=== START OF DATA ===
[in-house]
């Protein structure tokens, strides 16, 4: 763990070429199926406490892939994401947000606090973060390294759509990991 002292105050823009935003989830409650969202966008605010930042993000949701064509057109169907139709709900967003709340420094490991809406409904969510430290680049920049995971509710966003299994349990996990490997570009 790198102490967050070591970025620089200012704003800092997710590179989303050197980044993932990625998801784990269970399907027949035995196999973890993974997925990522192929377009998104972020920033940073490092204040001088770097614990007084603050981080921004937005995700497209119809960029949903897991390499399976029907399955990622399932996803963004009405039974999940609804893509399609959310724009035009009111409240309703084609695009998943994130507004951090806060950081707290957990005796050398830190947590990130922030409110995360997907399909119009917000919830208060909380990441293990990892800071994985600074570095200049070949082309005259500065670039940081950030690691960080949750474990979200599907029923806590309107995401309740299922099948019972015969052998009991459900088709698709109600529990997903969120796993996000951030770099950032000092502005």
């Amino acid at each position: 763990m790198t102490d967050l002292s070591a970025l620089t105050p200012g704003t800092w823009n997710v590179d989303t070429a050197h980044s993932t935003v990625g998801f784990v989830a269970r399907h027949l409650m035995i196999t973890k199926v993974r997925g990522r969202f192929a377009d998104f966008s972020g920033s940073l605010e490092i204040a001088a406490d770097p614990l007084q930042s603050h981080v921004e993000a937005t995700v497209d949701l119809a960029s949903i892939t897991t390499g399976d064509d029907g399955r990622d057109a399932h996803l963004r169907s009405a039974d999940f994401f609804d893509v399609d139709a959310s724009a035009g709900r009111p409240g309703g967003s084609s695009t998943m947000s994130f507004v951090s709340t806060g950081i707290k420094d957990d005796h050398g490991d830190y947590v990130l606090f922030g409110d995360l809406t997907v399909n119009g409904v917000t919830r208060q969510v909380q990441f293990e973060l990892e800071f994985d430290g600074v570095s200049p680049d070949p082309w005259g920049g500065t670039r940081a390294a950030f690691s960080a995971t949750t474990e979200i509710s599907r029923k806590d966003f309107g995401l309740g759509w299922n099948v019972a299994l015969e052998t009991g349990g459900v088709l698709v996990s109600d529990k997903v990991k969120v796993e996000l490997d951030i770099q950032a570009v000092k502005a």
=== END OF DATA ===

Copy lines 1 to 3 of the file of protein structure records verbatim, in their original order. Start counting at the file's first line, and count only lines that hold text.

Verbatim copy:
[in-house]
């Protein structure tokens, strides 16, 4: 763990070429199926406490892939994401947000606090973060390294759509990991 002292105050823009935003989830409650969202966008605010930042993000949701064509057109169907139709709900967003709340420094490991809406409904969510430290680049920049995971509710966003299994349990996990490997570009 790198102490967050070591970025620089200012704003800092997710590179989303050197980044993932990625998801784990269970399907027949035995196999973890993974997925990522192929377009998104972020920033940073490092204040001088770097614990007084603050981080921004937005995700497209119809960029949903897991390499399976029907399955990622399932996803963004009405039974999940609804893509399609959310724009035009009111409240309703084609695009998943994130507004951090806060950081707290957990005796050398830190947590990130922030409110995360997907399909119009917000919830208060909380990441293990990892800071994985600074570095200049070949082309005259500065670039940081950030690691960080949750474990979200599907029923806590309107995401309740299922099948019972015969052998009991459900088709698709109600529990997903969120796993996000951030770099950032000092502005």
């Amino acid at each position: 763990m790198t102490d967050l002292s070591a970025l620089t105050p200012g704003t800092w823009n997710v590179d989303t070429a050197h980044s993932t935003v990625g998801f784990v989830a269970r399907h027949l409650m035995i196999t973890k199926v993974r997925g990522r969202f192929a377009d998104f966008s972020g920033s940073l605010e490092i204040a001088a406490d770097p614990l007084q930042s603050h981080v921004e993000a937005t995700v497209d949701l119809a960029s949903i892939t897991t390499g399976d064509d029907g399955r990622d057109a399932h996803l963004r169907s009405a039974d999940f994401f609804d893509v399609d139709a959310s724009a035009g709900r009111p409240g309703g967003s084609s695009t998943m947000s994130f507004v951090s709340t806060g950081i707290k420094d957990d005796h050398g490991d830190y947590v990130l606090f922030g409110d995360l809406t997907v399909n119009g409904v917000t919830r208060q969510v909380q990441f293990e973060l990892e800071f994985d430290g600074v570095s200049p680049d070949p082309w005259g920049g500065t670039r940081a390294a950030f690691s960080a995971t949750t474990e979200i509710s599907r029923k806590d966003f309107g995401l309740g759509w299922n099948v019972a299994l015969e052998t009991g349990g459900v088709l698709v996990s109600d529990k997903v990991k969120v796993e996000l490997d951030i770099q950032a570009v000092k502005a």